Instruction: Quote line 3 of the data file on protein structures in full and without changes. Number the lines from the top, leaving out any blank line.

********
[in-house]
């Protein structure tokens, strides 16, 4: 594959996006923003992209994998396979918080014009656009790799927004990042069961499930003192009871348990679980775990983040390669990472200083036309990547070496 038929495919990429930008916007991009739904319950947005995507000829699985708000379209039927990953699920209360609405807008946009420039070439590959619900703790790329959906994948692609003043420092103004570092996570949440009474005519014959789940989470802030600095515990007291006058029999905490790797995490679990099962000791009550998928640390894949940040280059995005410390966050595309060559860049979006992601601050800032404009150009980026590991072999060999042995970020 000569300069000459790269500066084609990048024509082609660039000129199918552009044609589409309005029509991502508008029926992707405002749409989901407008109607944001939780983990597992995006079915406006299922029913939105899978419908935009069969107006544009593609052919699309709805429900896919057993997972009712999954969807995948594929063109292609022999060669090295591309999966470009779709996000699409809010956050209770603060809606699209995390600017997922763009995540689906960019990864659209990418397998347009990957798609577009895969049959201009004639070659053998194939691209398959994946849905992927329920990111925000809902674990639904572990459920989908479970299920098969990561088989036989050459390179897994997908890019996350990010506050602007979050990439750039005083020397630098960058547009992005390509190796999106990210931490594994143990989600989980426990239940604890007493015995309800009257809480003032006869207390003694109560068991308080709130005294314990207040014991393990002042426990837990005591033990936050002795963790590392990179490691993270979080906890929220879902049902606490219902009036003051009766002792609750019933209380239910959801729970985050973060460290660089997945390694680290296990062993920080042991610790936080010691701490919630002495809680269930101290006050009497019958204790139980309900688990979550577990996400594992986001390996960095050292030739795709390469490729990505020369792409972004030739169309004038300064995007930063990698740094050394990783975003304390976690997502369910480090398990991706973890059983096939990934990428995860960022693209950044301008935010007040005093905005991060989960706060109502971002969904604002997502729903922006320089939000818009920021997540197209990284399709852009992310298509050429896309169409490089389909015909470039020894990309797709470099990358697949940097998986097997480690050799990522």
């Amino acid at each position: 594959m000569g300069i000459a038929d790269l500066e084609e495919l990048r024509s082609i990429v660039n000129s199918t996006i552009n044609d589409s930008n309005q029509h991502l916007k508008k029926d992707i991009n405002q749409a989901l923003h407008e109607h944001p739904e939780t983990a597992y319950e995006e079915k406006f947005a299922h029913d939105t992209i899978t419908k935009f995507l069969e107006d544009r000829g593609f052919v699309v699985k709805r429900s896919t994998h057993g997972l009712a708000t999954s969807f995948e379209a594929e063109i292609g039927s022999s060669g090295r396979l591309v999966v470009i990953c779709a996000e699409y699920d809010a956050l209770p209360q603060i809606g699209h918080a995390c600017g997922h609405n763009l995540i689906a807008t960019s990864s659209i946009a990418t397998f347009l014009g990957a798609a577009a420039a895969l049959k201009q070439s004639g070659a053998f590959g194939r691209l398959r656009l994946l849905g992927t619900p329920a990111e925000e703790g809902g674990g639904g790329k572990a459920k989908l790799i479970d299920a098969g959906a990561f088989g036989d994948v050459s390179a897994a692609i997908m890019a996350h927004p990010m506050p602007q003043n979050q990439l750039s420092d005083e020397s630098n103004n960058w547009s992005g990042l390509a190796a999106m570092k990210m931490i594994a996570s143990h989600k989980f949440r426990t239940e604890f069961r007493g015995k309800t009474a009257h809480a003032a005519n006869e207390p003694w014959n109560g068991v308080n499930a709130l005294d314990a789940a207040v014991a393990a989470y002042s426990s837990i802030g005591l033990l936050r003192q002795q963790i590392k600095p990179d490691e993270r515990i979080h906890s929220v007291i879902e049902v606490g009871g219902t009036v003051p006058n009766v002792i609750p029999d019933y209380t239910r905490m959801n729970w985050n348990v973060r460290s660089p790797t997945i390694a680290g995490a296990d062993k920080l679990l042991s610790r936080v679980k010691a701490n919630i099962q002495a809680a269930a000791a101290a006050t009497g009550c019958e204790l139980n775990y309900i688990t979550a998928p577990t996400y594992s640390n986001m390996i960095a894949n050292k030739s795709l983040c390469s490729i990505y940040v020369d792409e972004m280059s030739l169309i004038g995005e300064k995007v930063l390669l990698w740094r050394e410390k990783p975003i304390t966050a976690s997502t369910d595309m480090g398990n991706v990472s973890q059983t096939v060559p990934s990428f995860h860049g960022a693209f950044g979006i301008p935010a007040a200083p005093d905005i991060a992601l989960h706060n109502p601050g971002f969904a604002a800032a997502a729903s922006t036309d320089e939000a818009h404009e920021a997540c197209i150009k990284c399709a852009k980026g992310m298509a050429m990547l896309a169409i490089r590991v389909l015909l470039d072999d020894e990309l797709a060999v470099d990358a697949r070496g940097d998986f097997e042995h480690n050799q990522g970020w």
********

């Amino acid at each position: 594959m000569g300069i000459a038929d790269l500066e084609e495919l990048r024509s082609i990429v660039n000129s199918t996006i552009n044609d589409s930008n309005q029509h991502l916007k508008k029926d992707i991009n405002q749409a989901l923003h407008e109607h944001p739904e939780t983990a597992y319950e995006e079915k406006f947005a299922h029913d939105t992209i899978t419908k935009f995507l069969e107006d544009r000829g593609f052919v699309v699985k709805r429900s896919t994998h057993g997972l009712a708000t999954s969807f995948e379209a594929e063109i292609g039927s022999s060669g090295r396979l591309v999966v470009i990953c779709a996000e699409y699920d809010a956050l209770p209360q603060i809606g699209h918080a995390c600017g997922h609405n763009l995540i689906a807008t960019s990864s659209i946009a990418t397998f347009l014009g990957a798609a577009a420039a895969l049959k201009q070439s004639g070659a053998f590959g194939r691209l398959r656009l994946l849905g992927t619900p329920a990111e925000e703790g809902g674990g639904g790329k572990a459920k989908l790799i479970d299920a098969g959906a990561f088989g036989d994948v050459s390179a897994a692609i997908m890019a996350h927004p990010m506050p602007q003043n979050q990439l750039s420092d005083e020397s630098n103004n960058w547009s992005g990042l390509a190796a999106m570092k990210m931490i594994a996570s143990h989600k989980f949440r426990t239940e604890f069961r007493g015995k309800t009474a009257h809480a003032a005519n006869e207390p003694w014959n109560g068991v308080n499930a709130l005294d314990a789940a207040v014991a393990a989470y002042s426990s837990i802030g005591l033990l936050r003192q002795q963790i590392k600095p990179d490691e993270r515990i979080h906890s929220v007291i879902e049902v606490g009871g219902t009036v003051p006058n009766v002792i609750p029999d019933y209380t239910r905490m959801n729970w985050n348990v973060r460290s660089p790797t997945i390694a680290g995490a296990d062993k920080l679990l042991s610790r936080v679980k010691a701490n919630i099962q002495a809680a269930a000791a101290a006050t009497g009550c019958e204790l139980n775990y309900i688990t979550a998928p577990t996400y594992s640390n986001m390996i960095a894949n050292k030739s795709l983040c390469s490729i990505y940040v020369d792409e972004m280059s030739l169309i004038g995005e300064k995007v930063l390669l990698w740094r050394e410390k990783p975003i304390t966050a976690s997502t369910d595309m480090g398990n991706v990472s973890q059983t096939v060559p990934s990428f995860h860049g960022a693209f950044g979006i301008p935010a007040a200083p005093d905005i991060a992601l989960h706060n109502p601050g971002f969904a604002a800032a997502a729903s922006t036309d320089e939000a818009h404009e920021a997540c197209i150009k990284c399709a852009k980026g992310m298509a050429m990547l896309a169409i490089r590991v389909l015909l470039d072999d020894e990309l797709a060999v470099d990358a697949r070496g940097d998986f097997e042995h480690n050799q990522g970020w």